If Angela Chase Were 25, She Would Probably “Need” a Life Coach, Too

reality-bitesQUARTERLIFE CRISIS: The most interesting part about this quarterlife crisis” article, by “Generation Y Expert” Christine Hassler, is not figuring out whether or not I’m having a quarterlife crisis. Nor is it learning how a life coach can help me make it through the rain. What interests me (a certified overanalyzer of the human condition) is that we continue labeling inevitable states of mind with such scary words! CRISIS! THE DANGER LURKING IN YOUR FRIDGE! THE SECRET KILLER IN YOUR CHILD’S LUNCHBOX! ARE YOU SAD? ANXIOUS? BROKE? THERE’S A LABEL FOR THAT.

See, much like Sweetest Day and Internet Addiction, the “Quarterlife Crisis” concept seems to be a situation created to enable a solution — specifically, a solution that ultimately costs money.

After all, if you haven’t noticed, life itself is generally one big crisis if you’re unlucky, or if you’re lucky, life is a path vacillating heedlessly from meltdown to crisis to the stuff that happens between crises with occasional bursts of bliss, happiness, sexual intercourse and laughter. The key is to recognize that life isn’t going to be easy, the answers won’t always be obvious, but you can still spend every day laughing, making out, and waiting for the next joke. You can still FEEL happy. Christine says you need to ask WHO ARE YOU, which certainly can’t hurt. Where was I?

quartercrisisBeing a teenager is hard. Being in your twenties is hard. Thirties? HARD. Forties?! SO HARD!

If you get through all 25 questions without answering “yes” to at least 20 of them, I have 25 more questions for you — especially as most of these could easily apply to “a person alive during the recession.” Specifically if you’re in your twenties and the following things do not apply, please tell me what medication you’re on and what website sells it cheap:

2. Do you feel older for the first time in your life?
6. Do you feel entitled to a life much grander than the one you are living?
8. Do you feel a lot of pressure and expectations to do, have or be something?
10. Are you stressed out by choices that seemingly will affect the rest of your life?
13. Do you know what you want to do, but can’t seem to make it work?
14. Is it difficult for you to make decisions and when you do, you question them?
15. Do you overanalyze yourself? [ANGELA CHASE I’M LOOKING AT YOU]
20. Do you frequently compare yourself to other people your age and feel like you don’t measure up?
21. Do you feel financially unstable?

Maybe I’m just jealous that Christine answered “no” to all of those questions, and that somehow she has an actual job “supporting twenty-somethings in navigating their way through their quarterlife crises.” I’m sure she means well. She’s pretty, btw.

“Up until now, your entire life may have been well scripted and now you are at a point in your life where you have to answer your own questions.”. Thanks but I’ll sick to Generation X’s best anecdote: quarter-life crisis MOVIESMallrats, Clerks, Reality Bites, Kicking and Screaming, Suburbia, Singles, Empire Records and really SO MUCH MORE! What was your favorite 90s Generation X movie? Are there Generation Y movies? (@huffpo)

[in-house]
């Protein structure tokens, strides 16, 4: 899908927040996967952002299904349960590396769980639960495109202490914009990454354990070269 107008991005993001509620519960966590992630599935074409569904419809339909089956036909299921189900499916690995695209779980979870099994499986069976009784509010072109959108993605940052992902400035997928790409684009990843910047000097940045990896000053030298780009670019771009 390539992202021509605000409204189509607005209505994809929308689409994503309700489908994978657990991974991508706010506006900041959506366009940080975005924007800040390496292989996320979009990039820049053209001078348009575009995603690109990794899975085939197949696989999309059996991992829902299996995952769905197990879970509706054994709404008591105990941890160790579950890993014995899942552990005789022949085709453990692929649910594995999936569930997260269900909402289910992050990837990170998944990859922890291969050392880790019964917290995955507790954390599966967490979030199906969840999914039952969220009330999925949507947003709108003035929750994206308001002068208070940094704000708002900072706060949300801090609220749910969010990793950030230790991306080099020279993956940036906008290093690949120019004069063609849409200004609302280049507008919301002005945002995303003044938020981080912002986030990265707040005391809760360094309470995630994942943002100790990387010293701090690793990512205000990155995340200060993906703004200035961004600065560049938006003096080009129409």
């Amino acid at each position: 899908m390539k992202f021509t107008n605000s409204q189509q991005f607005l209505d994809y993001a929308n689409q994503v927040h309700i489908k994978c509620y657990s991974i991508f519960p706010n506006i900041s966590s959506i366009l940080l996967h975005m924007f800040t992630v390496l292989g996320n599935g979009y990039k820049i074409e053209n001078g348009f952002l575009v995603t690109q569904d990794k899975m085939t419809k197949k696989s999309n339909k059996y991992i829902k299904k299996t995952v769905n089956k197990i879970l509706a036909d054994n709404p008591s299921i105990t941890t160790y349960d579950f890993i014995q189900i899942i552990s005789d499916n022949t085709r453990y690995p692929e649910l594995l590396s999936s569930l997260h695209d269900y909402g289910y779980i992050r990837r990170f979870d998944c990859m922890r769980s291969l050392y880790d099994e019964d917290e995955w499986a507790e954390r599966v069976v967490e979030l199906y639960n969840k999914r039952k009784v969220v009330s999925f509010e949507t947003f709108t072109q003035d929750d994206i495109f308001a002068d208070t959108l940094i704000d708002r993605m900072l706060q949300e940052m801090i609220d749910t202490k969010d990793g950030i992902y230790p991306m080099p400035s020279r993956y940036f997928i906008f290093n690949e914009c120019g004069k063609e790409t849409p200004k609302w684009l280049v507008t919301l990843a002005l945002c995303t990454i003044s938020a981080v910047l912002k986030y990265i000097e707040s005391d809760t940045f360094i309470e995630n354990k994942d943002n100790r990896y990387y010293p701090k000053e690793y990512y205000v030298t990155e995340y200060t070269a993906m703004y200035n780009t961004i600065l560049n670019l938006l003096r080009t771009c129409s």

FOX NEWS: The Ten Most Egregious Fox News Distortions (VIDEO). Ten of many.jay-brennan

THE GAY AGENDA: Actor & singer Jay Brennan (Shortbus) speaks to The Miami Herald about life as a gay man in these political times: “All the gay media circles and this industry that’s been created about being gay, they try to push their own agendas and stereotypes of what you should be. They’re trapping me and themselves. A lot of it is based on outdated ideas about what gay is or what gay people want or what is sexy. I don’t think about it that much. I don’t care. I’m attracted to other men and that’s the end of it.” (@miamiherald)

FEMINIST WEDDINGS: Feministing executive editor, Jessica Valenti, married this past weekend and was featured in the New York Times Vows section.  Now, people are freaking out over her having a wedding in the first place and claiming she has betrayed the essence of  Feministing. (@salon)

THE SEPTEMBER ISSUE: Vogue creative director and former model, Grace Coddington, heavily featured in the documentary The September Issue, is worried about how young and thin models are these days: “Personally we’re not allowed, at Vogue, to work with girls who are very thin, but you never know, because you could book them and think they’re a certain size, and they turn up on the shoot and suddenly they’ve spun into this anorexic situation. And you’re on the spot and you have to get the job done and you have one day to do it, and what do you do? But you try to be responsible, as Anna is.” (@nymag)

REAL LIFE WHIP IT: A woman was ousted from a New Jersey roller derby team because she was being stalked by the owner of the rink where the team plays. Several of her teammates quit in protest. (@nj)